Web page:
Our newest additions to the collection arrived in the post today, and I have to admit, of all the books I’ve seen, Topsy & Tim Visit London was one I was particularly excited about. Despite living 20 minutes by train from Clapham Junction, so just a little bit further from Central London, I’ve never really ventured that far. Now H is a bit older we’ve done bits here and there, and this book is perfect – it’s filling in a gap – I know where I’d like to take her, Topsy and Tim also happen to be visiting those places, and I know once we get there that she’ll be excited and will relate to it – so we get the Tower Of London (with Tower Bridge in the background), Horse Guards Parade (via the Underground), Big Ben, The Natural History Museum, Kew Gardens and Diana’s Playground in Kensington Gardens – which are all places I want to take H! Add to that there’s a London map in the back where I was able to point out where daddy works (that’s H’s daddy, not T&T’s one), and I think H is starting to understand a bit more about where she lives – seriously, if you live in London and needed a way to help your little one remember places, this is the book. It’s not too complicated and the pictures are great.
As a sidenote, the coolest thing we spotted was Topsy and Tim arriving at mummy’s friends house in London, and both of them have Trunki’s! Proper children of the 2000’s now, they are.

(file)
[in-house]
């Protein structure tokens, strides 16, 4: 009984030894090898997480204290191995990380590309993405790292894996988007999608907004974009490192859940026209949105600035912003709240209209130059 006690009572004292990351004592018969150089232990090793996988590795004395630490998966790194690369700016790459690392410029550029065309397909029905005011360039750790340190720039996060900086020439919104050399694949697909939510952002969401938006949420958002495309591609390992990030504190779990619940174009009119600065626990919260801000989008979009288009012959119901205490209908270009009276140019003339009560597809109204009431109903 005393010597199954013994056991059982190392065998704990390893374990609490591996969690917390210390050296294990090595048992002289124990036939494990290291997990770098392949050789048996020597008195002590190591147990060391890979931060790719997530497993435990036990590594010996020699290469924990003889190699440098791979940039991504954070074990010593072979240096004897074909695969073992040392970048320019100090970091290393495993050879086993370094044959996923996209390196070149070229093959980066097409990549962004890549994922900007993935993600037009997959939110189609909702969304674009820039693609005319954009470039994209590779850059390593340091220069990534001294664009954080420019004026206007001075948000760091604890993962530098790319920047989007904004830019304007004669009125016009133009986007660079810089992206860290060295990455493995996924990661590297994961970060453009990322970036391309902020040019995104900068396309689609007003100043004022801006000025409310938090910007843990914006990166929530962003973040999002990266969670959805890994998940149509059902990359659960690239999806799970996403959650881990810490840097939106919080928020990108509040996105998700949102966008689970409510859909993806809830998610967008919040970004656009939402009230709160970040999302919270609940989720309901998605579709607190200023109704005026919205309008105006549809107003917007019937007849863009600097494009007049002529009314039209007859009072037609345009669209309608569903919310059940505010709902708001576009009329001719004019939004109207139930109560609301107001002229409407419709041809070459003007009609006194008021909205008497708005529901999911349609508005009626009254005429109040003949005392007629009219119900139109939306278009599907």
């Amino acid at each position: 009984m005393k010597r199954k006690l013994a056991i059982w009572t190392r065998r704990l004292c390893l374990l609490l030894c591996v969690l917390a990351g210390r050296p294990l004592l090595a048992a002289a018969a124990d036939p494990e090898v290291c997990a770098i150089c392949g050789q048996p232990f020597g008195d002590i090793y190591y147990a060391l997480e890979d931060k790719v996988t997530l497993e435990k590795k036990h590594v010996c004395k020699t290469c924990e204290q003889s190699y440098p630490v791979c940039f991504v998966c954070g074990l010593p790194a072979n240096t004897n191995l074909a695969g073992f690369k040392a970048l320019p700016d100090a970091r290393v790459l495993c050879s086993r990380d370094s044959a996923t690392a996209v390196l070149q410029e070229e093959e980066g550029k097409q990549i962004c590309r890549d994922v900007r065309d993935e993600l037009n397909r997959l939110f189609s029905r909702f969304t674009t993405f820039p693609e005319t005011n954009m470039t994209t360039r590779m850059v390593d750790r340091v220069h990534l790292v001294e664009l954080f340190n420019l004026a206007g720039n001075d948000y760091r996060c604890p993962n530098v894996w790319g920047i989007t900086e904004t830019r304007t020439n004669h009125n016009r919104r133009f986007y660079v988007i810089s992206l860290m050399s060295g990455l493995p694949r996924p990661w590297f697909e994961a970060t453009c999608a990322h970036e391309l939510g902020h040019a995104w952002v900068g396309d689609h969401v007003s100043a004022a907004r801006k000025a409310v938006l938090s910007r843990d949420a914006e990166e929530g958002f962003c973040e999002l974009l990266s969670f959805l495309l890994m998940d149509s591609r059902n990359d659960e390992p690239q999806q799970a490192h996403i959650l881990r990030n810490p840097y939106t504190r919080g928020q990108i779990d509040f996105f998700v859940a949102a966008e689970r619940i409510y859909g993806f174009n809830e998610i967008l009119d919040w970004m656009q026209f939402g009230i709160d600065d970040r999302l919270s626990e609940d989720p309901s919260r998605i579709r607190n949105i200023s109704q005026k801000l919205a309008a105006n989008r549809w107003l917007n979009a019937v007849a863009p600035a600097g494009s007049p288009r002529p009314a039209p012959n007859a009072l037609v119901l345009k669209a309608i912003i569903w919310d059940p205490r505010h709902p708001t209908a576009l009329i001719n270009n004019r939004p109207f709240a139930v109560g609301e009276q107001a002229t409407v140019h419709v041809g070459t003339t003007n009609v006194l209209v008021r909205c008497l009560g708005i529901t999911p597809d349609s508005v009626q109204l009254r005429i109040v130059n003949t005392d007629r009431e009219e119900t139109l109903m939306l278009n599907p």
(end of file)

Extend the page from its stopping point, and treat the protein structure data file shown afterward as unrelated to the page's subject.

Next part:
We also received Topsy & Tim Go For Gold – a sports day related story. This one is very much your standard T&T story, with the various races on sports day – but this time Topsy and Tim have fallen out. Now I’m not entirely sure, but I don’t remember this having happened before in any of the books – but in the end there’s a happy ending, and as Shaun pointed out, also a lesson to be learnt that arguing doesn’t get you anywhere, and working together does.
H loved the story straight away, and asked for it to be read several times, which is always a good sign!
Both these titles are being promoted by Penguin in their Olympic themed book promotions – plus if your little one is at a Busy Bees nursery, they’re doing a promotion there for the London book – complete with T&T handpuppets (how cool? I wish!!), so keep an eye out.
I received these books from Penguin, all opinion is my own, and I’ll be gushing over Topsy and Tim a little bit more very soon – we’re big fans in this house!
Published in December 2011, ‘Toddlers: An Instruction manual – A guide to surviving the years one to four (written by parents, for parents)’ is one of those books you really need to know about. It’s available in paperback and Kindle formats, and even better, part of the royalties are donated to Home-Start, one of the UK’s leading family support charities.